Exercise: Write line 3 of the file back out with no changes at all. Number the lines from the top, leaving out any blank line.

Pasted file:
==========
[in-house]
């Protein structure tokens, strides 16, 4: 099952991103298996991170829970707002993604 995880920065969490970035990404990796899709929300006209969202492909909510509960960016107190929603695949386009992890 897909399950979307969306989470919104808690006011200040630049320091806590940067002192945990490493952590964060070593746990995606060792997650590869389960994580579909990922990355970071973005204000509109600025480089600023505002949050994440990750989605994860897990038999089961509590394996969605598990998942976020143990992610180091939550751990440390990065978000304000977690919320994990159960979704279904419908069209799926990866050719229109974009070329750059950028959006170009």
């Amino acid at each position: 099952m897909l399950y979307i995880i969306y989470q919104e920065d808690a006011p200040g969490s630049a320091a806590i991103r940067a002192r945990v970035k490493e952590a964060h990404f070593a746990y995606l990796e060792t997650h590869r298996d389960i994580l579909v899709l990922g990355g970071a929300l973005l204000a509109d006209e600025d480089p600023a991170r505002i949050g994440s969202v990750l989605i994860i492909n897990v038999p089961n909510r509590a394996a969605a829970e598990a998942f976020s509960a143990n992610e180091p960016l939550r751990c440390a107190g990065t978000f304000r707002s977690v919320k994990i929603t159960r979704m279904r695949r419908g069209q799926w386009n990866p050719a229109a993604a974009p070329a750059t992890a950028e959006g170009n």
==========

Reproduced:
């Amino acid at each position: 099952m897909l399950y979307i995880i969306y989470q919104e920065d808690a006011p200040g969490s630049a320091a806590i991103r940067a002192r945990v970035k490493e952590a964060h990404f070593a746990y995606l990796e060792t997650h590869r298996d389960i994580l579909v899709l990922g990355g970071a929300l973005l204000a509109d006209e600025d480089p600023a991170r505002i949050g994440s969202v990750l989605i994860i492909n897990v038999p089961n909510r509590a394996a969605a829970e598990a998942f976020s509960a143990n992610e180091p960016l939550r751990c440390a107190g990065t978000f304000r707002s977690v919320k994990i929603t159960r979704m279904r695949r419908g069209q799926w386009n990866p050719a229109a993604a974009p070329a750059t992890a950028e959006g170009n």